By Felipe Bakr, Senior Transactional Legal Resource, Ensign Services, Midvale, UT
Yesterday, I had an experience that changed the way I look at our facilities and my role as one of its Service Center employees. My wife’s friend invited her to an activity at a nursing home; she accepted and asked if her husband and kids could also go. After her friend said my wife’s family was welcome, she promptly accepted and said we were all attending the activity. Days after, my wife told me where we would be going the following Monday. And guess what? It was at Provo Rehabilitation & Nursing. Before becoming a Service Center employee, I have been at that facility twice to help with church services. But at this time, I had a completely different experience. After a message, prayers, and songs, they allowed me to introduce myself – but no one, except my wife, knew about my job, and I didn’t disclose it.
Then, I had the opportunity to talk to some of the residents – and at that very moment, everything changed. I learned their names, stories, struggles, experiences living in the facility, and valuable life lessons.
Let me share one of them: Steven. He’s originally from Olympia, WA. He has six children and twenty-three grandchildren all over the country. He is a mechatronics engineer and loves research. He has been living in the facility since the autumn of 2019 due to Parkinson’s disease. Because of his health issues, he even lost his voice entirely one year and a half ago – living at the facility already – but after a procedure where they put some cartilage on his vocal cords, he can talk again. He also did three other procedures to improve and adjust his voice. He also said how much speech, physical, and occupational therapy and his life at the facility have been helping him to improve his voice and health. He cried happily and thanked God and the facility’s employees for his life improvement – he called it several times a “miracle.” Then, I disclosed I was a legal resource with Ensign Services, and he grabbed my hand, crying, and thanked me for doing my job.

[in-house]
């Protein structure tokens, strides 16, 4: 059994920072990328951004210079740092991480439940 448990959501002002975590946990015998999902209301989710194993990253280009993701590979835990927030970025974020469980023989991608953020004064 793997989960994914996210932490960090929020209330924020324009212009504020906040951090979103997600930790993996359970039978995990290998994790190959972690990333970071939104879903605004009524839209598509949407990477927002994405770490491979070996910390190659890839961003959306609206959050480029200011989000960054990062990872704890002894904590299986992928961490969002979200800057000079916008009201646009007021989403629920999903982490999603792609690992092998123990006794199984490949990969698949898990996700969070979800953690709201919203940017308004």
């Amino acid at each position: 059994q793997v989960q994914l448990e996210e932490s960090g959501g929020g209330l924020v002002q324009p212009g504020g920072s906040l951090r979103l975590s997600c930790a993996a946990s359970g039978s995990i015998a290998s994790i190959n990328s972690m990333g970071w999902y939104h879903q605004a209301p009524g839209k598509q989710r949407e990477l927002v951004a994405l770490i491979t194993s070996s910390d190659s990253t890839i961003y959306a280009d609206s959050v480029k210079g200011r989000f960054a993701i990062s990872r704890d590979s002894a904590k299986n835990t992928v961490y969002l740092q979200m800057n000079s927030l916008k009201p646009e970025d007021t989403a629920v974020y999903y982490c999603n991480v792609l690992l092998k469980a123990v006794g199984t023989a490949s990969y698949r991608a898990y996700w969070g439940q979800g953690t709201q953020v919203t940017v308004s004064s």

All I do with contracts and licensing got a new sense to me. It’s about people. I was grateful for his life, and my heart was full of gratitude for being part of the work that we do – in other words, the “miracle.” As he said, I thank each of you for doing your job and building together the “miracle” in the life of many people around the country. In fact, we are “through moments of truth, [dignifying] post-acute care in the eyes of the world.”